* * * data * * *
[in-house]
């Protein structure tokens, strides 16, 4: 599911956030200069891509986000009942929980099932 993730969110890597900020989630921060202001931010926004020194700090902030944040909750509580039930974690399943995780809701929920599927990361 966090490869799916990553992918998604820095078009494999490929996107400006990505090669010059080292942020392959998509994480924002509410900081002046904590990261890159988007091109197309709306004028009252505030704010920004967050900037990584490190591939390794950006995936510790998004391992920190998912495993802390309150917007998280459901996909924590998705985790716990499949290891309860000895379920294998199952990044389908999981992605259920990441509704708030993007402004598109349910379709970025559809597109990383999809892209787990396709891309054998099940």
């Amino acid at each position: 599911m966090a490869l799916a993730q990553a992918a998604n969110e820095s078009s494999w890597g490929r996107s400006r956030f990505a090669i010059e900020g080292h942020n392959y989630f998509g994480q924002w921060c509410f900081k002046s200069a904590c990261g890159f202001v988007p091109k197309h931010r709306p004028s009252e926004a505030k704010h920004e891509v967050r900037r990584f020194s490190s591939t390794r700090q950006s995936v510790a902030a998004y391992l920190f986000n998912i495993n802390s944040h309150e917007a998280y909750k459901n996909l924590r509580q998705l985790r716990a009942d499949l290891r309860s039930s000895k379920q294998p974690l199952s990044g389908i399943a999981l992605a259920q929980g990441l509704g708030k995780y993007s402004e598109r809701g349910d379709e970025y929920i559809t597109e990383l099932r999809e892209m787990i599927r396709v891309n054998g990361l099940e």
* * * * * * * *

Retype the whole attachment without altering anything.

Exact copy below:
[in-house]
């Protein structure tokens, strides 16, 4: 599911956030200069891509986000009942929980099932 993730969110890597900020989630921060202001931010926004020194700090902030944040909750509580039930974690399943995780809701929920599927990361 966090490869799916990553992918998604820095078009494999490929996107400006990505090669010059080292942020392959998509994480924002509410900081002046904590990261890159988007091109197309709306004028009252505030704010920004967050900037990584490190591939390794950006995936510790998004391992920190998912495993802390309150917007998280459901996909924590998705985790716990499949290891309860000895379920294998199952990044389908999981992605259920990441509704708030993007402004598109349910379709970025559809597109990383999809892209787990396709891309054998099940």
């Amino acid at each position: 599911m966090a490869l799916a993730q990553a992918a998604n969110e820095s078009s494999w890597g490929r996107s400006r956030f990505a090669i010059e900020g080292h942020n392959y989630f998509g994480q924002w921060c509410f900081k002046s200069a904590c990261g890159f202001v988007p091109k197309h931010r709306p004028s009252e926004a505030k704010h920004e891509v967050r900037r990584f020194s490190s591939t390794r700090q950006s995936v510790a902030a998004y391992l920190f986000n998912i495993n802390s944040h309150e917007a998280y909750k459901n996909l924590r509580q998705l985790r716990a009942d499949l290891r309860s039930s000895k379920q294998p974690l199952s990044g389908i399943a999981l992605a259920q929980g990441l509704g708030k995780y993007s402004e598109r809701g349910d379709e970025y929920i559809t597109e990383l099932r999809e892209m787990i599927r396709v891309n054998g990361l099940e």